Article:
When I decided to submit my first-ever Ignite presentation, I knew from the start that it would be about usability. After juggling a few topics for Ignite Fort Collins #6, I settled on “How Gestalt Psychology Can Help You Make Better High-Tech Purchasing Decisions.”
With only twenty slides and five minutes available per talk, you can barely begin to scratch the surface of something like Gestalt Theory. But five minutes do suffice to grab some of your audience’s mindshare and get them interested in learning more about your topic.
Which is where this blog post comes in, whose link is conveniently featured on the last slide of my talk.
How to gauge a product’s usability before you buy
The motivation behind the talk is to get average customers interested in the topic of usability. Why is it that similar products can provide very different user experiences? What is it that makes a product easy to use? How can I tell if a product will be easy to use before making a purchasing decision?
If this is something that interests you, my article, “The Ten Rules for Usable Technology,” is for you. It explains what good usability is, and how you can apply a set of simple rules to gauging a product’s ease-of-use before you part with your money.
More on Gestalt Theory
While the Gestalt Laws presented in my talk — Closure, Similarity, Proximity — are among the most important ones, Gestalt Theory extends way beyond these three. To learn more about this subject, here are three starting points for your intellectual journey.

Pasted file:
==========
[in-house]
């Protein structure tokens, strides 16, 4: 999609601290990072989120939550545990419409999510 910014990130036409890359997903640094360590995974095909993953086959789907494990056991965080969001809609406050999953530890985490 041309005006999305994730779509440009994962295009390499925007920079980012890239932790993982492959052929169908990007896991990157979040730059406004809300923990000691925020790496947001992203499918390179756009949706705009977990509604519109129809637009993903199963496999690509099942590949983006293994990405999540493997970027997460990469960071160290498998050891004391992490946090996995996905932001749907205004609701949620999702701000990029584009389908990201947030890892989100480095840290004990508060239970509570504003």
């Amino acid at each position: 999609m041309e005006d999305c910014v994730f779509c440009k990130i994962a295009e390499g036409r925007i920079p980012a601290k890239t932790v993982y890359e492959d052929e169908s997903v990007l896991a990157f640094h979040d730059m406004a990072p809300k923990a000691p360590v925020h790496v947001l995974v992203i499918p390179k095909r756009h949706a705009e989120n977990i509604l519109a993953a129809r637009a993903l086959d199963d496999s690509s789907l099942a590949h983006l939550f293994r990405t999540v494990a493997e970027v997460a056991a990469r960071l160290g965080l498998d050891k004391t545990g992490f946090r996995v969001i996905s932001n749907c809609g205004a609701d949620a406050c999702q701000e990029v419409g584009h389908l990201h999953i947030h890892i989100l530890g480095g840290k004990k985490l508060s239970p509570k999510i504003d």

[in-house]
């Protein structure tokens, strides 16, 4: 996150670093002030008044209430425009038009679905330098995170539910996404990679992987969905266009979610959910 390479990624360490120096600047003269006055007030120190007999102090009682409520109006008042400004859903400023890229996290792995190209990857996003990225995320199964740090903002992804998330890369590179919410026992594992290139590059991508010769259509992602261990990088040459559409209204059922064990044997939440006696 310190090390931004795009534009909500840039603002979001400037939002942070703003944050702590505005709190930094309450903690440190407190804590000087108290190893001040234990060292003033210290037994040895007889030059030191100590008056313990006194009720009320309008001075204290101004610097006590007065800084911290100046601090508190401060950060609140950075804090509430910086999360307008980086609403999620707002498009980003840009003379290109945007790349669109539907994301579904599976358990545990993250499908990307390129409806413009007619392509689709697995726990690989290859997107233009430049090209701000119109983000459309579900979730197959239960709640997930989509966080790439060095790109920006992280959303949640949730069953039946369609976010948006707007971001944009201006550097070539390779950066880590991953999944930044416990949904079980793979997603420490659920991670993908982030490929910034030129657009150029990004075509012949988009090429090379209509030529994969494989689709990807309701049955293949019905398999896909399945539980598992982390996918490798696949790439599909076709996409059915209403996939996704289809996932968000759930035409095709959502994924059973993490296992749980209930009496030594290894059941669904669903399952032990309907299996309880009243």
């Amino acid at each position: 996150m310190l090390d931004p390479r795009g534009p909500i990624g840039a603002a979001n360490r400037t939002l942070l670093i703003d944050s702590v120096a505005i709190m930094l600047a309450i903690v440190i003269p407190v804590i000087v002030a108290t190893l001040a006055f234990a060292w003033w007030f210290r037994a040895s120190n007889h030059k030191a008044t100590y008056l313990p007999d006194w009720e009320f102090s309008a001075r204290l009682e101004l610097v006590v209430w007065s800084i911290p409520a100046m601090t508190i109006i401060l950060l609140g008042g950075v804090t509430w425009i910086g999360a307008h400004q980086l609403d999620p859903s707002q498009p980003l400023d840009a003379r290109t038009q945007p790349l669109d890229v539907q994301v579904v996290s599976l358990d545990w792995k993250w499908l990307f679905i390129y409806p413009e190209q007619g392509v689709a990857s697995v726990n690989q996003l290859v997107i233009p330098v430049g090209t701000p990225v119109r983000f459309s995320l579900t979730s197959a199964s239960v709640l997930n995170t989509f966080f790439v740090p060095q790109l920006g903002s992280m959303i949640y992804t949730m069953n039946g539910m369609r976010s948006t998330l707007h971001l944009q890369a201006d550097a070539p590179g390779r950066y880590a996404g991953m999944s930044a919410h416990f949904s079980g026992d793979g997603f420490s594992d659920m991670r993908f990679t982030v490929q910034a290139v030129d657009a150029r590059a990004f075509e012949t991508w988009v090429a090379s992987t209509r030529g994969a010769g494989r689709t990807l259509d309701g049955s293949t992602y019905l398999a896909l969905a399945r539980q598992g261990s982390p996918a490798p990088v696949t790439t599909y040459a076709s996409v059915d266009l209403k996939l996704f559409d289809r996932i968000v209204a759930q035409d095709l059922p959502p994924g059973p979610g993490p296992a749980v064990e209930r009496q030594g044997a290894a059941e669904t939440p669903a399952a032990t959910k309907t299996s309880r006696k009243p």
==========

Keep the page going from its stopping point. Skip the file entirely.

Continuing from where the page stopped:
A great introduction, presenting further Gestalt Laws, is presented in the first 45 minutes of this video from the Designing Interactive Systems 1 course from RWTH Aachen University.
Wikipedia’s article on Gestalt Psychology provides a concise overview over the topic including its history, fundamental principles, and the people behind it.
If you’re a designer who would like to get a feel for how to apply the Gestalt Laws to your work, read “The Rules of The Gestalt Theory And How To Apply It to Your Graphic Design Layouts” at the The All Graphics Design blog. This article also features lots of great example images.
Let’s put the pressure on
As I said in my presentation, there is no excuse for technology being difficult to use.
Usability has been a subject of scientific research for decades. Just being aware of something as — surprisingly intuitive — as the Gestalt Laws should enable product designers to make every one of their creations reasonably easy to use.
And yet, the spectrum of badly designed products ranges from simple alarm clocks that make it a pain to set the alarm time, all the way to smart phones that hide the number pad so successfully that average users have a hard time making a phone call…
By refusing to buy products that are difficult to use, every one of us can contribute to putting the pressure on high-tech companies and convince them of the value of good, human-oriented design.
Update 2010-09-24: Added YouTube video.